Denver police on why officers took homeless people’s blankets: They “were violating the law and needed to move”

Police officers talk to Terese Howard as they give her warnings to vacate. Protesters who have set up camp in front of the City and County Building to denounce Denver's urban camping ban are removed by police. Nov. 29, 2016. (Kevin J. Beaty/Denverite)camping ban; right to rest; homeless sweeps; city and county building; police; protest; kevinjbeaty; denver; denverite; colorado;
Police officers talk to Terese Howard as they give her warnings to vacate. Protestors who have set up camp in front of the City and County Building to denounce Denver's urban camping ban are removed by police. Nov. 29, 2016. (Kevin J. Beaty/Denverite) homeless sweeps; city and county building; police; protest; kevinjbeaty; denver; denverite; colorado;
Police officers talk to Terese Howard as they give her warnings to vacate. Protestors who have set up camp in front of the City and County Building to denounce Denver’s urban camping ban are removed by police. Nov. 29, 2016. (Kevin J. Beaty/Denverite)

The Denver Police Department is responding to widespread anger over video that showed officers confiscating blankets from several people on a cold night.

The controversy started on Nov. 28 with a protest outside of the City and County Building, where several people — some or all of them homeless — had set up camp for the night. Camping on public property is generally illegal in Denver. The protest was against the city’s practice of moving people — or sweeping them — from various sidewalks and other places.

Police officers then and now said they were taking the blankets as evidence of violation of the camping ban. (See the video here.)

On Dec. 10, about two weeks afterward, Mayor Michael Hancock announced that he had ordered a temporary end to any confiscations of survival gear and to stop enforcing the camping ban through the end of winter.

(Correction: I earlier said the video’s spread “prompted” Hancock to act. I don’t have any reporting to show that the video’s popularity was actually the reason, so I shouldn’t have made that claim.)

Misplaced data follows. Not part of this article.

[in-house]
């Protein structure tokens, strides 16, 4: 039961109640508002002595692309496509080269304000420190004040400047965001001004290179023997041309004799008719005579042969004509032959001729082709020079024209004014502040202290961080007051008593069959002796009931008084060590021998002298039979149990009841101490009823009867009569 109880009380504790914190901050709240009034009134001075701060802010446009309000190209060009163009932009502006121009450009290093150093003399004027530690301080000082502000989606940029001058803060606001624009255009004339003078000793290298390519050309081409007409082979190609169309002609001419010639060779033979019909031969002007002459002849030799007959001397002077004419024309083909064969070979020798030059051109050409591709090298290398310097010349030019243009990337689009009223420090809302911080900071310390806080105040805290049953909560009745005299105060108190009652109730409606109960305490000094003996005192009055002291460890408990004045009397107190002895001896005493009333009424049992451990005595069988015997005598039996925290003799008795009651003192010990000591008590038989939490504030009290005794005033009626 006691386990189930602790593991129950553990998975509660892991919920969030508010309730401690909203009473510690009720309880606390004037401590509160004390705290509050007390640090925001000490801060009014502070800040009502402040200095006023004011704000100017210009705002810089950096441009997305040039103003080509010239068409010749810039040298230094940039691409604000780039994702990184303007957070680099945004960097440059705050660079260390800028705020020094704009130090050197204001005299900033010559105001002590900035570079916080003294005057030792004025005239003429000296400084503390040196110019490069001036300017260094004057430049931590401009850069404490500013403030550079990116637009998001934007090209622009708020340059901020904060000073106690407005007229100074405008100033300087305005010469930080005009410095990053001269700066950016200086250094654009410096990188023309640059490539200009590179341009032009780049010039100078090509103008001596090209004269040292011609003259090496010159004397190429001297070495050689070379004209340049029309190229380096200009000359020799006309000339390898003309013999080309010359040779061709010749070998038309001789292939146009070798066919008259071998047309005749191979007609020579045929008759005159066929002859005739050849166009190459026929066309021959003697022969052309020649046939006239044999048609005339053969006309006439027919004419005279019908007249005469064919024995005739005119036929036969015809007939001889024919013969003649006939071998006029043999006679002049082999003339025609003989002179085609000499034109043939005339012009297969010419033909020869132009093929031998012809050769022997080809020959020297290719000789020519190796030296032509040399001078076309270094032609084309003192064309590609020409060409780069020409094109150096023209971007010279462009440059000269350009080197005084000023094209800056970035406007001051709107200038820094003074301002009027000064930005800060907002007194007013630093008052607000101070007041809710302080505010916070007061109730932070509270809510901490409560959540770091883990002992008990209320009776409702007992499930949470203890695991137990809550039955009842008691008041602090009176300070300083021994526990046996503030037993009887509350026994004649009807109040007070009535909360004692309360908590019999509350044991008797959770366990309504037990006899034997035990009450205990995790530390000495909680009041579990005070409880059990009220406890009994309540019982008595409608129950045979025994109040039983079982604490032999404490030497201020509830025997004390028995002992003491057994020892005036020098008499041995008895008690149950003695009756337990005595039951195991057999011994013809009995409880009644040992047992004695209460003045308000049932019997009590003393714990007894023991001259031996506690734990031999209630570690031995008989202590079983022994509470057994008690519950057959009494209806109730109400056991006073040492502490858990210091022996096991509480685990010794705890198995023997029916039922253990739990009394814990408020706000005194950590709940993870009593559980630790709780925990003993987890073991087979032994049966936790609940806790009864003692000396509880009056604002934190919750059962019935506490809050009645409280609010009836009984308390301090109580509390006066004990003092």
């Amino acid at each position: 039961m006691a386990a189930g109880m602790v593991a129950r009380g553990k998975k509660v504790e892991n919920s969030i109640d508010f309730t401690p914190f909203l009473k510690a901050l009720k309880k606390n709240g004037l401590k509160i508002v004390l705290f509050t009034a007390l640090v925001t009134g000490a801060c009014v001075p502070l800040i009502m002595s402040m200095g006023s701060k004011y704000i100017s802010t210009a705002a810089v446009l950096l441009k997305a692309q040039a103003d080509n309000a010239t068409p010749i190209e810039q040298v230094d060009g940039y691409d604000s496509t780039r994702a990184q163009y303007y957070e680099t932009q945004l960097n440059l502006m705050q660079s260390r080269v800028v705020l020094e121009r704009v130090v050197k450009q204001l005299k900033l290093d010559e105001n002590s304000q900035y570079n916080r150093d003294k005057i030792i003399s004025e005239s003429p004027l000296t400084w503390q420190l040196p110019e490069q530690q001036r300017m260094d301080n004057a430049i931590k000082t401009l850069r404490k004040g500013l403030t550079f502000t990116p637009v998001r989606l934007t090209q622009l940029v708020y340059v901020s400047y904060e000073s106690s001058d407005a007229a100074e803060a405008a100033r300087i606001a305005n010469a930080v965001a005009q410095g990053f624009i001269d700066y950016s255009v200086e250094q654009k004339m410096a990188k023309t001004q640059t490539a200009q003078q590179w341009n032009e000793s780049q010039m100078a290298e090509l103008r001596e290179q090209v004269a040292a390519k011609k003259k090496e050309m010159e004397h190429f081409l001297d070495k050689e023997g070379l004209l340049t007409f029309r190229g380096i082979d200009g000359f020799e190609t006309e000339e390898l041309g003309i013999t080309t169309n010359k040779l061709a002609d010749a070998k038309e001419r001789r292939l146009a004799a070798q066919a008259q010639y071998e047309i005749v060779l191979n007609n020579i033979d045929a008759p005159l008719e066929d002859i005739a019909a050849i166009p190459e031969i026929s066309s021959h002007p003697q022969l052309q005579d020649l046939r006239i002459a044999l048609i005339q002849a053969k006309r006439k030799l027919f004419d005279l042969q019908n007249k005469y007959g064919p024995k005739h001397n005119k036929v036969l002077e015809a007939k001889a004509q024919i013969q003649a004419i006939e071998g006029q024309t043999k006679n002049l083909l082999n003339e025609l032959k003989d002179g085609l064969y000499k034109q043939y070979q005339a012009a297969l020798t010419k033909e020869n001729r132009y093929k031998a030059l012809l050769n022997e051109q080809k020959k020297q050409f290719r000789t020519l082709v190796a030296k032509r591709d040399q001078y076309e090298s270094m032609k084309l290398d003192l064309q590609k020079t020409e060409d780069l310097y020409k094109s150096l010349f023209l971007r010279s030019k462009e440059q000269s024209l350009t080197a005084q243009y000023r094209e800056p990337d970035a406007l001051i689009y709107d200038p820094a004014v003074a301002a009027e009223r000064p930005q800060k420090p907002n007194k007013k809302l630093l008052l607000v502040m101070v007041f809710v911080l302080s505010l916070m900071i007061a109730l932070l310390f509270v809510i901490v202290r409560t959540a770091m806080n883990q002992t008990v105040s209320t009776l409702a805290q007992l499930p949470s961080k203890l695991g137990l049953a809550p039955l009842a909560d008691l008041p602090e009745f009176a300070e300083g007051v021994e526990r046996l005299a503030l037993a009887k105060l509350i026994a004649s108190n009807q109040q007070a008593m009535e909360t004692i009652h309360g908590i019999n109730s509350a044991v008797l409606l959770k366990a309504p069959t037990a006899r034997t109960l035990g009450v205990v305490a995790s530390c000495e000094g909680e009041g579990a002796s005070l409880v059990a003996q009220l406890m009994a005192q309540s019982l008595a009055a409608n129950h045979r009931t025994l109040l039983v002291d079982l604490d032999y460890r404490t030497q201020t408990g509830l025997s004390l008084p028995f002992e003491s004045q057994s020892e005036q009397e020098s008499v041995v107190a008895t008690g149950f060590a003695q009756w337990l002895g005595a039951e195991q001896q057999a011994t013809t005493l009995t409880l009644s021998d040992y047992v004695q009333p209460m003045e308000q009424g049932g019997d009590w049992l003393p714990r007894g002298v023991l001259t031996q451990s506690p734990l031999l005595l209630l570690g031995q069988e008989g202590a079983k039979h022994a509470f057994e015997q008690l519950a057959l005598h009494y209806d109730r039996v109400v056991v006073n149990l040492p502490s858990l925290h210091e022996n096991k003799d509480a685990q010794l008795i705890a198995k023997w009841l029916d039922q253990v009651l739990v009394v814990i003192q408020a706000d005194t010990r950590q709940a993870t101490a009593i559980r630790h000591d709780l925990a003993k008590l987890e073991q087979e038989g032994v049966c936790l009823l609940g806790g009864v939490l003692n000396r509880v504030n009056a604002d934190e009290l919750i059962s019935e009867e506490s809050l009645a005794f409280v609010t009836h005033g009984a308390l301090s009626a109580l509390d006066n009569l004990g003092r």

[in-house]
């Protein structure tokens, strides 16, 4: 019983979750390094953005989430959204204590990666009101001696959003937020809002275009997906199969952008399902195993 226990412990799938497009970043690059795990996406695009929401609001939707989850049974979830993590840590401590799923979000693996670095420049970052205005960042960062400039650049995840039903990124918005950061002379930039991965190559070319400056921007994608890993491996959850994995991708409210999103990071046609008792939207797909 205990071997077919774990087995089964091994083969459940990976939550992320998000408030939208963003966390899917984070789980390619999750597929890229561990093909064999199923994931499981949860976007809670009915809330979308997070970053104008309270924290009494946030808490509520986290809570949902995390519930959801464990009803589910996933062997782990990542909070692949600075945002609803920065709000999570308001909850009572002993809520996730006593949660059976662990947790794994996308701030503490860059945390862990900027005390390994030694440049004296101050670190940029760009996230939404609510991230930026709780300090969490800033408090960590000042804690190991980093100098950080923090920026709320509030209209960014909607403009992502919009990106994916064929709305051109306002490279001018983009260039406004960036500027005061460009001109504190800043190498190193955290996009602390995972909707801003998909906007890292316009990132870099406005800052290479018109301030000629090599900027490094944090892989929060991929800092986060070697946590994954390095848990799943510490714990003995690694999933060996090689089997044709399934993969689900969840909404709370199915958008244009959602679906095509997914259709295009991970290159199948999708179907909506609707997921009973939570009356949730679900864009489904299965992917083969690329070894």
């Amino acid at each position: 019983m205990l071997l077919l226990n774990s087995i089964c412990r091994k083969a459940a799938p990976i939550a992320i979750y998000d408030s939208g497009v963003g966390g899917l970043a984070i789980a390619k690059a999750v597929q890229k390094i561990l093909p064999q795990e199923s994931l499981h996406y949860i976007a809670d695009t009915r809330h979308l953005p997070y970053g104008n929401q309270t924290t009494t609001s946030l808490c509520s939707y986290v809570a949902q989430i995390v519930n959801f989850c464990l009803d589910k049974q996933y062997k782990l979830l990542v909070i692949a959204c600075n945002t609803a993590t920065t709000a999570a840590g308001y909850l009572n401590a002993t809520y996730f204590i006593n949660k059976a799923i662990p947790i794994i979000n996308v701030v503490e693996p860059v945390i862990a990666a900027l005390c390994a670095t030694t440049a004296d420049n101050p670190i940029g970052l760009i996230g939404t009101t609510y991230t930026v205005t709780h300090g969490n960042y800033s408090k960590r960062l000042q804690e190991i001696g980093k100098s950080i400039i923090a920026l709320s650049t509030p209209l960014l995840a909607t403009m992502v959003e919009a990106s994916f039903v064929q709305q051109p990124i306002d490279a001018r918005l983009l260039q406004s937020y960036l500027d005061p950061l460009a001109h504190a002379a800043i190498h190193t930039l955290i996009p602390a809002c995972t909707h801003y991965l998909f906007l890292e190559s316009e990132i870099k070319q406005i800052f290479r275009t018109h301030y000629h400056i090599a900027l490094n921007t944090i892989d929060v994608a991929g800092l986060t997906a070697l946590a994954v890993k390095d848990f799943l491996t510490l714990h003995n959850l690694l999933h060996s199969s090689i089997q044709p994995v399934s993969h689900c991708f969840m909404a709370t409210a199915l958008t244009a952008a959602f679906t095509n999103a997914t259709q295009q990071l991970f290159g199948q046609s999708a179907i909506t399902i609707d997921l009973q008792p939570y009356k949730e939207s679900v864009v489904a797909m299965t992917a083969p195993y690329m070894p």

Jenna Espinoza, a spokeswoman for the mayor’s office, says that Hancock decided to forbid further confiscations because the weather was getting colder, not because of the video’s spread.

“Following the protest outside of the City and County Building, temperatures dipped below freezing and in effort to not put people in further danger, we adjusted enforcement to no longer confiscate belongings as evidence. We never intended to take the belongings that people need to keep warm,” she wrote in an email.

“It wasn’t the spread of any video that we made this call. It was because of the change in temperature and the moral obligation that we have as a city to try and protect our residents.”

Last night, the police issued their longest statement yet on the matter.

“The Denver Police Department appreciates the community’s concern regarding the video of officers removing blankets from people camping out in front of the Denver City and County Building …,” it reads.

The statement says the city’s goal is to get people living on the streets into “services and shelter, of which there is an adequate amount.” It notes that most contact between officers and homeless people is about providing assistance, “not taking blankets and personal items.” (However, items often are confiscated during the sweeps.)

The police statement blames the “situation in the video” on the fact that “individuals chose to illegally camp” outside the building “as a means of protest after being cited for unauthorized camping at a separate location.” The statement says that “several warnings” were issued and that officers offered assistance over about four hours. The individuals “were advised that they were violating the law and needed to move.”

The statement does not explain why the blankets had to be physically confiscated as evidence or why the police couldn’t document the offense some other way. The statement notes that the department has contacted more than 4,700 people “related to unauthorized camping” this year and has issued citations to nine.

Andrew Kenney

Author: Andrew Kenney

Andrew Kenney writes about public spaces, Denver phenomena and whatever else. He previously worked for six years as a reporter at The News & Observer in Raleigh, N.C. His most prized possession is his collection of bizarre voicemail. Leave him one at 303-502-2803, or email akenney@denverite.com.